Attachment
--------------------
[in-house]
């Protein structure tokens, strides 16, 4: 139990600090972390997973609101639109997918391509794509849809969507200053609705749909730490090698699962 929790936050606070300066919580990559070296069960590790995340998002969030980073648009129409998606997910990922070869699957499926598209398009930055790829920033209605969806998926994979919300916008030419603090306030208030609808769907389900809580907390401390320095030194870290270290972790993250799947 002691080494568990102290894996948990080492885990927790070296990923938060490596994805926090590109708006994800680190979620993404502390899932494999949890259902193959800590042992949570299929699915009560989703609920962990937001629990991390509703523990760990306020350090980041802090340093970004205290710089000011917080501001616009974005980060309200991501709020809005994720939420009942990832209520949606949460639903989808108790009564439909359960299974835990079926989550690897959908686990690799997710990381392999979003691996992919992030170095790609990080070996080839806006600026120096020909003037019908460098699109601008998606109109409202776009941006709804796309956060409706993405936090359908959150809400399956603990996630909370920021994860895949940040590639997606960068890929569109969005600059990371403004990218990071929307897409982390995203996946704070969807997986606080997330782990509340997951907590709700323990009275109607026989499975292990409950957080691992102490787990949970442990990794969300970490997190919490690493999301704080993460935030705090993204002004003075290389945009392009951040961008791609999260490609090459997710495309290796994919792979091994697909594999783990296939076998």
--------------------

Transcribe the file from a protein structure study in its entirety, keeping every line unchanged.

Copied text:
[in-house]
């Protein structure tokens, strides 16, 4: 139990600090972390997973609101639109997918391509794509849809969507200053609705749909730490090698699962 929790936050606070300066919580990559070296069960590790995340998002969030980073648009129409998606997910990922070869699957499926598209398009930055790829920033209605969806998926994979919300916008030419603090306030208030609808769907389900809580907390401390320095030194870290270290972790993250799947 002691080494568990102290894996948990080492885990927790070296990923938060490596994805926090590109708006994800680190979620993404502390899932494999949890259902193959800590042992949570299929699915009560989703609920962990937001629990991390509703523990760990306020350090980041802090340093970004205290710089000011917080501001616009974005980060309200991501709020809005994720939420009942990832209520949606949460639903989808108790009564439909359960299974835990079926989550690897959908686990690799997710990381392999979003691996992919992030170095790609990080070996080839806006600026120096020909003037019908460098699109601008998606109109409202776009941006709804796309956060409706993405936090359908959150809400399956603990996630909370920021994860895949940040590639997606960068890929569109969005600059990371403004990218990071929307897409982390995203996946704070969807997986606080997330782990509340997951907590709700323990009275109607026989499975292990409950957080691992102490787990949970442990990794969300970490997190919490690493999301704080993460935030705090993204002004003075290389945009392009951040961008791609999260490609090459997710495309290796994919792979091994697909594999783990296939076998």